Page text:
Teachable Moments: How smart club selection helped Harris English win in the wind
Welcome to Teachable Moments, GOLF’s new weekly instruction column that will help you improve your game through the excellence and expertise of the Tour stars of the week. Class is now in session.
Unless you’re playing golf on a simulator, you’re going to have to face the challenges that the weather presents. There are those rare days when the weather is pristine and all you have to worry about is hitting your number, but those are few and far between. There are many challenges that the weather can throw your way on the course, but the most common is wind.
Wind can turn even the simplest swings into shots you have to be crisp with in your execution. It can even affect putts, too. But just because the wind is yet another obstacle in this game of endless challenges doesn’t mean you need to fret. There are strategies you can employ to command your ball even on the windiest days.
All of our market picks are independently selected and curated by the editorial team. If you buy a linked product, GOLF.COM may earn a fee. Pricing may vary.
PGA Tour players typically play in favorable conditions, but even they find themselves hitting into the fan every once in a while. January’s Hawaii swing is a perfect example of this. The weather might be sunny and warm, but the winds of the Pacific make the conditions far from perfect.
Throughout last week at the Sentry Tournament of Champions, players had to contend with gusts up to 25 mph. Sunday’s conditions were an embodiment of that ethos as a steady breeze blew across the course, with gusts coming up in spurts. In fact, the wind played a pivotal role in a defining shot for champion Harris English’s run to the title.
Facing a 141-yard shot into a stiff breeze on the par-4 13th, English made the shot look easy as he stuffed his approach within two feet of the cup. But the shot was anything but simple with a strong wind in his face.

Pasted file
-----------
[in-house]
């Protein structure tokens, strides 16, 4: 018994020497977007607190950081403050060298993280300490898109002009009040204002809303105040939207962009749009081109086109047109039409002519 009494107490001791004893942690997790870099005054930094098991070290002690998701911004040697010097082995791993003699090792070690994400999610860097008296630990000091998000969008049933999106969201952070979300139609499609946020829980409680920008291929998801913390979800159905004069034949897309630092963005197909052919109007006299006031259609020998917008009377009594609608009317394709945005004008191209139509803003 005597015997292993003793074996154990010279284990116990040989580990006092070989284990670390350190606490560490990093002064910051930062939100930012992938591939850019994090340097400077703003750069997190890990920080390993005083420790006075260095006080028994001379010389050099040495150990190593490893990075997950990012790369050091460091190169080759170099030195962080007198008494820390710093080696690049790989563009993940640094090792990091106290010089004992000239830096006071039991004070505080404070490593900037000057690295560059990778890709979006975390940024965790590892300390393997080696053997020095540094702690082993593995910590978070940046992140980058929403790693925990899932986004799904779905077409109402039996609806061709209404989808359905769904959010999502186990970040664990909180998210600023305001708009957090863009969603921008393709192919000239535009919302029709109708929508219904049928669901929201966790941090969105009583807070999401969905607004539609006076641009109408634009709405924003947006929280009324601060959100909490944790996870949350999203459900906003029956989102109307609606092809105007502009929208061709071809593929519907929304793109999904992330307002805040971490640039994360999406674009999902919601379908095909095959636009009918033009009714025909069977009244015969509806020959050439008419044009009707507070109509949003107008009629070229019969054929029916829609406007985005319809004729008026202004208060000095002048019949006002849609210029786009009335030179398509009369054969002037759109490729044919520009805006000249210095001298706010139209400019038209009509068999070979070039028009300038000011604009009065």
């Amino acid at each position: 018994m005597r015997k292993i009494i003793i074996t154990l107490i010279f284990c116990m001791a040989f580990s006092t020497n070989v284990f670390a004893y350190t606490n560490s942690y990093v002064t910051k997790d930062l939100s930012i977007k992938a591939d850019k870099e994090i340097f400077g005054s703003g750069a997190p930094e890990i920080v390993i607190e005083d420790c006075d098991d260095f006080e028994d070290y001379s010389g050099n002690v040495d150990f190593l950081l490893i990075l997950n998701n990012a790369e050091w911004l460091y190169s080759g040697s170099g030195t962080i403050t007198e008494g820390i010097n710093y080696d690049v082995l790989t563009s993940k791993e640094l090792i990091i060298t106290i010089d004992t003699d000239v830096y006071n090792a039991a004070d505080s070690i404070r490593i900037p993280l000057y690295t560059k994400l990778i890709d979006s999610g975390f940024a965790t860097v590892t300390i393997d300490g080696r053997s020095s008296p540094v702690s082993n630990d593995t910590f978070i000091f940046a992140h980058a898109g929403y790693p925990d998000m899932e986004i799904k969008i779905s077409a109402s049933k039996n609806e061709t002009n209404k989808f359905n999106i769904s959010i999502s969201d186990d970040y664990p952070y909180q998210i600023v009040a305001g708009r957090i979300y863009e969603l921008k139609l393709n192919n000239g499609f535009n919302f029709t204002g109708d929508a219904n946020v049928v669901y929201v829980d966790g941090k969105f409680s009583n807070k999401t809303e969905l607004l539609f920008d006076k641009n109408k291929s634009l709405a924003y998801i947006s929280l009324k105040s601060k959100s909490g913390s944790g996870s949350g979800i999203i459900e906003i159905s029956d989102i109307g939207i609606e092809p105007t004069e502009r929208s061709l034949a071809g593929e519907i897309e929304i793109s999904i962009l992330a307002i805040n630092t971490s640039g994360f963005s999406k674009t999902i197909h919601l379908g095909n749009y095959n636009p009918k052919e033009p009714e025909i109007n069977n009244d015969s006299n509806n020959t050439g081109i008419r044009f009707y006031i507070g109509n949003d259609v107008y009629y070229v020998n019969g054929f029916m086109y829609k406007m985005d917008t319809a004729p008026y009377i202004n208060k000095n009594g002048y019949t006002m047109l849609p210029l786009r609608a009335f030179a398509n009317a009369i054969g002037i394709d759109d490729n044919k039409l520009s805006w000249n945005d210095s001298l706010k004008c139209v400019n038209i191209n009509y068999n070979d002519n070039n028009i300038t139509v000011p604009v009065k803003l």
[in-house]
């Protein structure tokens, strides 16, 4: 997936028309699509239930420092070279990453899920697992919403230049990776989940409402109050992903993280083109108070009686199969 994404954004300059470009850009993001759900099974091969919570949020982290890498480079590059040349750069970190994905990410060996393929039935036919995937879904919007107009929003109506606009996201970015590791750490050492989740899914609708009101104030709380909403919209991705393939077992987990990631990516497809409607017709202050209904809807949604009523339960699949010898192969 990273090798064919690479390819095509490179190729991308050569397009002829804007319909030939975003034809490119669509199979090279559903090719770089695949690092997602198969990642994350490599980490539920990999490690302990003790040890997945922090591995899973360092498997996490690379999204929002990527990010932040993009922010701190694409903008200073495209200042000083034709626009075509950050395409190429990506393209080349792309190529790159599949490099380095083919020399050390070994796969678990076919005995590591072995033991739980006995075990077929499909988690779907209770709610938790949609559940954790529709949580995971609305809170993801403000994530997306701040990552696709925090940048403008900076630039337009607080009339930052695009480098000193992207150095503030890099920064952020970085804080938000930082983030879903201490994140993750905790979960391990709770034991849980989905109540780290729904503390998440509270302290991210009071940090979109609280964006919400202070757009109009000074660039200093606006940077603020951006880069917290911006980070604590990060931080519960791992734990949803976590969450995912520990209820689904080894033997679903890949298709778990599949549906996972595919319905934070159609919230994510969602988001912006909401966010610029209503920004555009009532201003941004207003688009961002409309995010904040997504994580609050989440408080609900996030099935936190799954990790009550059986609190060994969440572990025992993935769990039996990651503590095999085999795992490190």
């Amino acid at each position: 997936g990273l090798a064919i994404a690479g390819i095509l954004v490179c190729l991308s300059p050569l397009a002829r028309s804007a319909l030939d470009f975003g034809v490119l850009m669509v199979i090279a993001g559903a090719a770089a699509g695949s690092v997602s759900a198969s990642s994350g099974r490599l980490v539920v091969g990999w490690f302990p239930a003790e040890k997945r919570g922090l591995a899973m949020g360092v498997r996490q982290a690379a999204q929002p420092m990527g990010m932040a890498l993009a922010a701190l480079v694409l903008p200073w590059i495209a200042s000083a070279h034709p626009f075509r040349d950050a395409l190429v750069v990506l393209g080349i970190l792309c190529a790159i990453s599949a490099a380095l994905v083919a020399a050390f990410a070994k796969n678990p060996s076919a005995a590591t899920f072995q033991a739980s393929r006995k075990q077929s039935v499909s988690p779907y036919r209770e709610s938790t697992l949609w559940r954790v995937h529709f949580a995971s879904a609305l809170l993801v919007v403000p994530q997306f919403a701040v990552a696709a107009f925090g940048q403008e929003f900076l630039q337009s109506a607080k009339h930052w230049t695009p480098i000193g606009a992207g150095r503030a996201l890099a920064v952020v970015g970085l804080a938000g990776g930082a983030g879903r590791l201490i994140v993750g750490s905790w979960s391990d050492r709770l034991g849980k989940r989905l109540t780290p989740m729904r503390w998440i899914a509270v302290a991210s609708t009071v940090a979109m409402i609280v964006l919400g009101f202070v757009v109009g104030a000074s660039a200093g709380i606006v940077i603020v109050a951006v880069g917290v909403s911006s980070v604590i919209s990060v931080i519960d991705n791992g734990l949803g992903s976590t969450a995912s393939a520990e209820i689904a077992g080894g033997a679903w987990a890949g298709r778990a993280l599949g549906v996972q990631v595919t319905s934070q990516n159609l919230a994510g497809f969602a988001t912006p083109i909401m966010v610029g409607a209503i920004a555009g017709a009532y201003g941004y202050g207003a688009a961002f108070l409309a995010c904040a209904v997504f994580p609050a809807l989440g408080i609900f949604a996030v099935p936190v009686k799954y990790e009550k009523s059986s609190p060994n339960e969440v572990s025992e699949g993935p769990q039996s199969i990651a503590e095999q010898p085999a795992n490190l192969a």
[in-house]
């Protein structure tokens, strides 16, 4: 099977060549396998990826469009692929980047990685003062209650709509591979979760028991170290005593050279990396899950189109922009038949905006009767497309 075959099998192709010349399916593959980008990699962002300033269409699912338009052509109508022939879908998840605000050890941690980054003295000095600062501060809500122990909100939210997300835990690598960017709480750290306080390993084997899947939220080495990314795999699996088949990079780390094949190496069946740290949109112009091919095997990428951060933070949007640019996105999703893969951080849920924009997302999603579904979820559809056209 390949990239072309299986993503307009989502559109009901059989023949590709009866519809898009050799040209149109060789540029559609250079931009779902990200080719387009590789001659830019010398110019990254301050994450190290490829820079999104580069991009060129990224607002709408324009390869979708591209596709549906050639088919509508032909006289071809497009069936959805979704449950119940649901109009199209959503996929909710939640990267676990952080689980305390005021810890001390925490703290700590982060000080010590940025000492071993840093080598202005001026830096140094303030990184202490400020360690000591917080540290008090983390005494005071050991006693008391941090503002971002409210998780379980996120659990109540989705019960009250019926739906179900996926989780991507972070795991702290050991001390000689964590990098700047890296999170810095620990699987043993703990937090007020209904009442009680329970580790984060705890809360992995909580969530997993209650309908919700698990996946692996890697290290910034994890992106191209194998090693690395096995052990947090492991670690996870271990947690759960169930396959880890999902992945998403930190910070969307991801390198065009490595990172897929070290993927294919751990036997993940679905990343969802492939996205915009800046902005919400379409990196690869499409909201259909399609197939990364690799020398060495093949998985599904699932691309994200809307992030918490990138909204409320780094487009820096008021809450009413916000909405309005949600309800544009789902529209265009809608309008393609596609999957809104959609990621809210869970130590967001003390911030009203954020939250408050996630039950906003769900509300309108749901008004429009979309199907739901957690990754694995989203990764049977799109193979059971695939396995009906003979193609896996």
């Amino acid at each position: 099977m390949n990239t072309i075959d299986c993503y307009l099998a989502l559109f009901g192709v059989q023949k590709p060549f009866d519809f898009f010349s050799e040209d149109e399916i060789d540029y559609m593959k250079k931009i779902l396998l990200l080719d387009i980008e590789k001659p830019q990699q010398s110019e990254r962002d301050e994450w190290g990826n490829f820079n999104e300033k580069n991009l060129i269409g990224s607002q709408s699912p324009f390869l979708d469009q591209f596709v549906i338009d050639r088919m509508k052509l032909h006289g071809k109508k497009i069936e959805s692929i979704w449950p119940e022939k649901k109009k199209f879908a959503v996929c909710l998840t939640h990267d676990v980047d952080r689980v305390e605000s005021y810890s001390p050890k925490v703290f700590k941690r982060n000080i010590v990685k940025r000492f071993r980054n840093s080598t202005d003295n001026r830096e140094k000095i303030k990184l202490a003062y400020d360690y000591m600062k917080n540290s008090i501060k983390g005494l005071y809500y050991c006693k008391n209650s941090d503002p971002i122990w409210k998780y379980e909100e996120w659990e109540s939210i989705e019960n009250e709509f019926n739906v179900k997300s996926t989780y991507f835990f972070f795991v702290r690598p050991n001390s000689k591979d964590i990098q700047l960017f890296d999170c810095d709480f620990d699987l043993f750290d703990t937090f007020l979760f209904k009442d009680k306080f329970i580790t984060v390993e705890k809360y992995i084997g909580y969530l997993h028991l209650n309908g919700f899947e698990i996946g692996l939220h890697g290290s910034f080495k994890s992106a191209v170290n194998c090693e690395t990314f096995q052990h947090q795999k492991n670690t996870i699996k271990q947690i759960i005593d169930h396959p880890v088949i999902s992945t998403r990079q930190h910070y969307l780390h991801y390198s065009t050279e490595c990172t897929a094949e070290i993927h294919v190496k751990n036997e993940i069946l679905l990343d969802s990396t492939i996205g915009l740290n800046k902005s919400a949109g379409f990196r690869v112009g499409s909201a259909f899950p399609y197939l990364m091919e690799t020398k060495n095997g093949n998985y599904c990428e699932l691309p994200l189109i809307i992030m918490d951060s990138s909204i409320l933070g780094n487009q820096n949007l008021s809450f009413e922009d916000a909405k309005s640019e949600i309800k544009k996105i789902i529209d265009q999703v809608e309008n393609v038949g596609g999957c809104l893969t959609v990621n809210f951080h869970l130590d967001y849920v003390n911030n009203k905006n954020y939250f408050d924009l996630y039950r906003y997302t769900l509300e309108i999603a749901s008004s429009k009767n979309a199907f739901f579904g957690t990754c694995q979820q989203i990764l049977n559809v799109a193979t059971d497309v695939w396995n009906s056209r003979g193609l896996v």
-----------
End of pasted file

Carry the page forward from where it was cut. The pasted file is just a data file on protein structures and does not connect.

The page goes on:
The conventional wisdom in the wind is “when it’s breezy, swing easy,” and he did just that. Instead of swinging with all his might to power the ball through the wind, English instead clubbed up and took something off the shot.
“My full 8-iron goes about 170, so I was trying to hit it about 160 thinking the wind was going to hit it probably 15, 20 yards, and it did,” English said. “The wind was really whipping in our face and I think I had 141 yards, so I just hit a little easy 8-iron.”
Hitting into the wind is a scary proposition for amateurs, and most make it worse by trying to do too much with the shot. Logic says that we need to swing harder into the wind to make it go farther, but that will only hurt you. That added muster trying to power the ball through the breeze will result in added spin and, with it, less control of the shot.
Instead, be like English and club up with an easy swing. The ball will come out with less spin and be much easier to control. If you can control your ball in the wind, you’ll be a step ahead of all of your competitors.